“EDITORIAL: A disaster for Defense
It’s like making Jane Fonda senior adviser on Vietnam”
FTA: Paxton told the committee that McChrystals campaign plan, based on that assessment, is built on four requirements. It aims to protect the Afghan people, enable Afghan security forces, neutralize malign influences and support the extension of governments, he said.
Yeah, right McLoser, you forgot to say your policies and insane ROE's are sending our Sons home in body bags.
When Marines went into Falujah, they over ran insurgent infested buildings that after clearing, were found to house Reuters specific gear and personnel along with the insurgent scum.
MSM is to be distrusted, in general. Reuters in particular.
Listen up, whoever you are. You don’t call me names. You don’t ask me personal questions. And you don’t come to a live thread braindead. Get it?
I swear before heaven. What this administration has snafued in the past year has undone 200 years. What in G-d’s name will he do to make sure we are snafued for the NEXT 200 years?
Did you notice in the above article, NOTHING was said about reducing casualties to our own troops or THEIR protection?
Meanwhile, zebam rolls on.
A review of Ms. Brooks’ published work reveals her hard-left, rabidly ideological positions on defense matters. She regularly referred to Mr. Bush as a war criminal, and argues that Bush-era policies on terrorism - which prevented any major attacks on U.S. soil since Sept. 11, 2001 - made America less secure. Referring to Mr. Bush and former Vice President Richard Cheney, she wrote, “They should be treated like psychotics who need treatment.” She has called al Qaeda “little more than an obscure group of extremist thugs” and wrongly predicted that the surge in Iraq was “a feckless plan” that would prove “too little, too late.” Putting her in the policy shop “is like Lyndon Johnson making Jane Fonda a senior adviser on Vietnam,” the former Pentagon adviser says. She frequently criticizes what she sees as a pro-Israel bias in U.S. policy.
The immediate worry is the influence Ms. Brooks can have on the upcoming Quadrennial Defense Review. The review sets strategic priorities for the department. Strategic documents frequently start as consensus documents in which various components independently submit their take on a given issue, then the differences are ironed out. Who holds the pen is critical at the latter stages of this process. Subtle changes in the language - a word changed here or there, a sentence added or deleted - can have dramatic impact.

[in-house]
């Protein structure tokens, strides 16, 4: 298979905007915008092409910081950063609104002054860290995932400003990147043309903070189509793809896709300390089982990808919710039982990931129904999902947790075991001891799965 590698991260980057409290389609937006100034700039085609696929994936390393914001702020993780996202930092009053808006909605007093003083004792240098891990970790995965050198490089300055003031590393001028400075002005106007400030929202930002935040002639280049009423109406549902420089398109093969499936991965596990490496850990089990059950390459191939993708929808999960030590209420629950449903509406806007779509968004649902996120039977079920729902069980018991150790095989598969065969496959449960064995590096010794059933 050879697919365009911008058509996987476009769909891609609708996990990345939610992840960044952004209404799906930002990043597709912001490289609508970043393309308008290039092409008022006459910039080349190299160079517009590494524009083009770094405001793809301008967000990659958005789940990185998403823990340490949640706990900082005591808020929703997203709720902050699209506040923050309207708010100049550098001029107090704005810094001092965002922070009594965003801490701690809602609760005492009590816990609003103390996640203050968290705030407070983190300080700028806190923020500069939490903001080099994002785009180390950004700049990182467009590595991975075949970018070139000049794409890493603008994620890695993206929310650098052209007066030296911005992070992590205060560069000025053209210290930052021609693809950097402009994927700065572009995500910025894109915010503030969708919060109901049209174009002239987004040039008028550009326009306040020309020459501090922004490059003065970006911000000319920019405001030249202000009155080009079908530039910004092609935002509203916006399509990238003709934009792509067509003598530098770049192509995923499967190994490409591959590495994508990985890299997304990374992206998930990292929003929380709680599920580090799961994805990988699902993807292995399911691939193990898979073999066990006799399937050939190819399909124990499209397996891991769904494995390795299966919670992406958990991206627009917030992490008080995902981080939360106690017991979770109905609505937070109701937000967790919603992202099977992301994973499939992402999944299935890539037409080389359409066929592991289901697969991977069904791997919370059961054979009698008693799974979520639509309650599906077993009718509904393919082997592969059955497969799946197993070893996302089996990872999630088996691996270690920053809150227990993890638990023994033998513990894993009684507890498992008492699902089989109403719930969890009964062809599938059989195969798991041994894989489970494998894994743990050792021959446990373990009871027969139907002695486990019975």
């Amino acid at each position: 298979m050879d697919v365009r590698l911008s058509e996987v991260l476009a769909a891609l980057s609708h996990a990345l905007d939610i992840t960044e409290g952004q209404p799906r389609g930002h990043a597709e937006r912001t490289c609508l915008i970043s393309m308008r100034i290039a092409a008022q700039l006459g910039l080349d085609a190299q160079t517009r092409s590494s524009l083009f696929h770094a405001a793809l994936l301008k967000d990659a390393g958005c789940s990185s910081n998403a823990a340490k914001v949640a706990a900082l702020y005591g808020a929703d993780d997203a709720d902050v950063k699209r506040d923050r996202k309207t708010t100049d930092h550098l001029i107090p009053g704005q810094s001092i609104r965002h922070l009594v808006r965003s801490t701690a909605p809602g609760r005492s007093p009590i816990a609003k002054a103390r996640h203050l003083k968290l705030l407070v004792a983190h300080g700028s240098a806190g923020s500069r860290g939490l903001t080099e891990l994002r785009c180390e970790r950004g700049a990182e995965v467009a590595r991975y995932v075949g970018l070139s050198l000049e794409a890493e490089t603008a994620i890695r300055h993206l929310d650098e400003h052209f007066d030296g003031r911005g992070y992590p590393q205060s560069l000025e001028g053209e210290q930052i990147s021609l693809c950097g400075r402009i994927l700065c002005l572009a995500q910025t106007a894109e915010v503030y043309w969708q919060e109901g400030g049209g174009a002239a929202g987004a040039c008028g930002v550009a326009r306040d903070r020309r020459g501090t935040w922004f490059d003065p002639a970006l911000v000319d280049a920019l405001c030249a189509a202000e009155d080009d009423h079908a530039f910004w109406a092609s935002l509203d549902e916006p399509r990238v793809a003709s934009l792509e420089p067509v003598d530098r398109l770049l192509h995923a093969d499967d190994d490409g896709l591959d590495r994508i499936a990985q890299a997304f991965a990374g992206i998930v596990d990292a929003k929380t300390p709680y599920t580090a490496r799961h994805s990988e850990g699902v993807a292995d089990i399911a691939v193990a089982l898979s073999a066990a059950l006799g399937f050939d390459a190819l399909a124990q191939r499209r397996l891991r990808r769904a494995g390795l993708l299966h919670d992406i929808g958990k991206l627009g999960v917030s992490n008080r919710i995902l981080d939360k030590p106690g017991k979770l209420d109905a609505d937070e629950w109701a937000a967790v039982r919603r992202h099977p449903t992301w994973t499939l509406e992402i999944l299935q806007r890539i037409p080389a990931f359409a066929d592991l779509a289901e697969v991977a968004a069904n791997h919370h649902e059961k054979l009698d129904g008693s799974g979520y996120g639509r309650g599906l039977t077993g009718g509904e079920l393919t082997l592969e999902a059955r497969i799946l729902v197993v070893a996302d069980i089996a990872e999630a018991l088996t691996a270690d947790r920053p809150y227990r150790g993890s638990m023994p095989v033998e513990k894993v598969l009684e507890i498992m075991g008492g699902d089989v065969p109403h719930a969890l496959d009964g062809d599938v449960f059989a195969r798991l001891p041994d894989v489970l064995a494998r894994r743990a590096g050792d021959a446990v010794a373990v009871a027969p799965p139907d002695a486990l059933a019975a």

We saw this with the 2007 National Intelligence Estimate on Iranian nuclear capabilities. A few sentences in the summary of that document spun it in a way that suggested Iran was not seeking a nuclear capability, when a closer detailed reading revealed that the intelligence community believed Iran could have a nuclear weapon as early as 2010. But the damage was done, and 2010 is coming soon.
“the new strategy there begins to show signs of success.”
Obama. you were to have presented a National Security Strategy in July/August 2009.
We are still waiting.
And note: Changing ROE’s are not a National Security Strategy.
Goldwater-Nichols is clear. Obama, you are failing the troops and snubbing congress. Oh, and breaking the law.
Taliban suicide bombers disguised as police attacked a government compound Wednesday in southwestern Afghanistan in an assault that left 13 people dead, including a provincial council member and all nine attackers, authorities said.
Eight of the bombers blew themselves up and police shot the ninth, President Hamid Karzai's office said.
The Taliban claimed responsibility for the attack, which came as the provincial council was meeting in Zaranj.
In other violence, the Interior Ministry reported three explosions Wednesday that targeted the vehicles of private development companies in the southern provinces of Kandahar and Zabul.
The ministry said one person was killed and 11 were wounded in the blasts.
The top official at the U.N.'s refugee agency said Wednesday that security in Afghanistan has deteriorated in recent months to the extent that foreign staff are unable to travel to half of the country.
The agency has to rely on local staff or Afghan partner organizations to reach tens of thousands of refugees it is trying to aid, said U.N. High Commissioner for Refugees Antonio Guterres.
"There was a worsening security situation in the recent past," he told reporters in Geneva. "Access of our international staff to the territory is now limited to about 50 percent."
Kandahar has seen deadly insurgent violence in recent weeks, prompting the U.N. to scale down operations there. The looming NATO operation and ongoing crime and insecurity have rattled the region where the Taliban were formed and still have considerable support.
On Wednesday, NATO spokesman Brig. Gen. Josef Blotz said the Kandahar operation will not be a typical military campaign, but will try to "address the complexity of problems we have."
Asked whether the people of Kandahar support the operation, Afghan Defense Ministry spokesman Gen. Mohammad Zahir Azimi said, "We are working on this."
But hey! We're winning.
Kiss my ass, punk.
Har! Not even with YOUR lips, darlin’.
What is your major malfunction anyway?
Did somebody steal your rubber ducky or what?